Thursday, November 16, 2006

Our investments (the general broad brush anyways)

I promised when I started this BLOG that I would talk a little about our own families assets and investments. I believe I said something to the effect that I wanted to figure out exactly what I wanted to disclose and how to dislose it.

I actually have little issue disclosing things to friends and people I know and trust, but the internet being a sort of "open book" means there are all kinds of people out there and while I am sure only "good" people read me....I figured I would just keep it general....after all, who really cares about little old me.

The first thing I think I will address is our risk tolorance. We have answered a number of worksheet questionaires that assess our risk tolorance, and I have to say my wife and I are a bit conservative when it comes to investing. I hate to lose money because I feel we have saved it and it feels as though all my work was for not if I lose it.

My proof of that assesment is found in my consern back in 2001 when the market was starting to tank. (I think it started in about March 2001) I was sick of seeing my portfolio drop, so on about September 4th I told our advisor to move it all to bonds. (just a few days before September 11th)

We lost about 25% in the big downturn in 2001....and I know people who lost a lot more. Of course I also did not get back in very early either, so I missed some of the subsequent ride back up too. (I told that story not to show you my "luck", but our risk aversion.)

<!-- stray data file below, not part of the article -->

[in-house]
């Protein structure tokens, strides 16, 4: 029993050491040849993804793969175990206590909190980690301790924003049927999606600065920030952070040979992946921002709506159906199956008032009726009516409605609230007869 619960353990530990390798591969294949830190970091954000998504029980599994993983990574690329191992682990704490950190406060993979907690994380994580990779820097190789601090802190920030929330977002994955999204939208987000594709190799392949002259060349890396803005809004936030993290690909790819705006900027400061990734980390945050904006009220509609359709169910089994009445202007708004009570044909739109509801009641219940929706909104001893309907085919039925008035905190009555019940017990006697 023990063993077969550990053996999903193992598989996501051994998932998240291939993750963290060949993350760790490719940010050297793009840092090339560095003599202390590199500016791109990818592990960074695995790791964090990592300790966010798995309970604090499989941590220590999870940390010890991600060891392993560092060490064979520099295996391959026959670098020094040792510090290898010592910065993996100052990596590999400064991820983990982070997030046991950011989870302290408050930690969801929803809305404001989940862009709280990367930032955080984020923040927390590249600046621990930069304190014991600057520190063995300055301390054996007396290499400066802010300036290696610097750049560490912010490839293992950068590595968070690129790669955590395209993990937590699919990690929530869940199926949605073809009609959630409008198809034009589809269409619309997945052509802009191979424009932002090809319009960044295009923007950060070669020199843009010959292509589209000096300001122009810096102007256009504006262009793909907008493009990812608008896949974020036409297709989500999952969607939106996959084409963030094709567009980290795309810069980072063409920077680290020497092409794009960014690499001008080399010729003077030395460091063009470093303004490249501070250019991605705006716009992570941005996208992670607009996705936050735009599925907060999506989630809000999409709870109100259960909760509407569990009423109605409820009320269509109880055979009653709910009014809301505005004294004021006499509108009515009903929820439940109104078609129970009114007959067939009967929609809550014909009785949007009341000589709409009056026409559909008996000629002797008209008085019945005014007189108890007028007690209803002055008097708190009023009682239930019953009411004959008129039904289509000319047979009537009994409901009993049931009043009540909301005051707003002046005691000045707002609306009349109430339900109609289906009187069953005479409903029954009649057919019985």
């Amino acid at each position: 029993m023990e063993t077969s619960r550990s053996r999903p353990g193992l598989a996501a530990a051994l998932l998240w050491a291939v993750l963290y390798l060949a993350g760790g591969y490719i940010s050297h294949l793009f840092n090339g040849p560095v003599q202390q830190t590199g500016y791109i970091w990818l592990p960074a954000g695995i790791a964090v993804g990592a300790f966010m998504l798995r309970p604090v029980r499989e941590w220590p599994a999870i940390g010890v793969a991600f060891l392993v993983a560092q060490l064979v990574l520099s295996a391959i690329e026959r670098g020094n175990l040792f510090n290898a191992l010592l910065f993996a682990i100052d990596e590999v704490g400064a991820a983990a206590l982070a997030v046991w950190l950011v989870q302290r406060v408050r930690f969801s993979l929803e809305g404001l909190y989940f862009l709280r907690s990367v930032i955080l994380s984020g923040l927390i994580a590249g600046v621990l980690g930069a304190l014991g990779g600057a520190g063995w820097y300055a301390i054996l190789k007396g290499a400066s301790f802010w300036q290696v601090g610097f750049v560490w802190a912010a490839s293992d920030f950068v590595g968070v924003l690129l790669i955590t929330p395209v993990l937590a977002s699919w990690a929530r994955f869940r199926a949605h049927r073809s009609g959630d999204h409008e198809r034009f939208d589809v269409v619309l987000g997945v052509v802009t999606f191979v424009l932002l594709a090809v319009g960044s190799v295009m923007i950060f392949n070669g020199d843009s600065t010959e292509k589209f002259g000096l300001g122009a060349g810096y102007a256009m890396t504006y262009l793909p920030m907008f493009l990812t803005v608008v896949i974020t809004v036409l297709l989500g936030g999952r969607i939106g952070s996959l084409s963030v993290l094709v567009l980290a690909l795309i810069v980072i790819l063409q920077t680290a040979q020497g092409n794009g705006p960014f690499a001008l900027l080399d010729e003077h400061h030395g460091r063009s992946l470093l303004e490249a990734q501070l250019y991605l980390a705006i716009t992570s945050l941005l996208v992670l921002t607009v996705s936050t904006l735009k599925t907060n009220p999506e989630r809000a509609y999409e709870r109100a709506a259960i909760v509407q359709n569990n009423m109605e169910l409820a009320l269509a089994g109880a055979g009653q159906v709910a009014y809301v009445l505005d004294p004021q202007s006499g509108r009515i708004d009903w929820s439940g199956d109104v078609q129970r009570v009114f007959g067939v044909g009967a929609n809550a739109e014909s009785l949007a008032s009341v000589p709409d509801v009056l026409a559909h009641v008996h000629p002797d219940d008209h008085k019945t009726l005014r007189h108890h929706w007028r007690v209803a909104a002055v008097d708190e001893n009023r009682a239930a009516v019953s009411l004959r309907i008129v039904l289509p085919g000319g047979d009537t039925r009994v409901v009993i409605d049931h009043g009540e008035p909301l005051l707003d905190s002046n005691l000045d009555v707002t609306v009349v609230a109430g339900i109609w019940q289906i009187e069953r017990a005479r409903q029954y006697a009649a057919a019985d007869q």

So now that I told you that story about being conservative/worry wart investors, I am going to show you an asset allocation that sort of flies in the face of what I just said. To the right you will see that for all my worry, we actually have 77% of our portfolio in stock! (actually, we have only two individual stocks and a very small amount of those too...the rest of the investments are all in mutual funds)

I can already see the value of looking at this because in doing so the hairs on the back of my neck came up....leading me to think that in our next meeting with our advisor, I might ask that this percentage be shifted a bit more to bonds. (but I need to talk to Cheryl and our advisor first....whats the back back-of-the envelope rule for percent stocks, something like 110-your age in for me that would be 63%)

The other thing I didn't mention is that our conservative nature also means we have a very diversified portfolio of funds and fund families. But I'm not going to drag you through that detail.

As with stocks, our bond holdings come mostly in bond funds, although we do have some money in EEE Savings bonds (small bonds that my mother gave me as birthday gifts over the years) and a few iBonds. (again, not any large number of dollar value) We also own a City of Manchester zero coupon bond that I can honestly say I do not totally understand, but that seems to have appreciated in value quite nicely and I liked the idea of investing locally. (again, not very large in value)

The cash is mostly in a high yield savings account. (fully FDIC insured)

Now in terms of our return, the graph to the left shows the value of our portfolio over the past two years. You can see the general ups and downs of the market in that period, but also that we have made very decent gains. (about 8% per year, which is OK given the conservative natur of the portfolio and since I think inflation has been something like 3.4% in 2005 and about 2.7% so far this year)

Well, I am not sure that any of this information was helpful to anyone but myself. I think I will be looking to move some money out of stocks, and into bonds....and then into a bit move of it into foreign investments. (and am also thinking a small amount of non-dollar demonimated equities....but my advisor is not too keen on that....and I listen to him more times than not....except back there on September 4th, 2001....hmmm)

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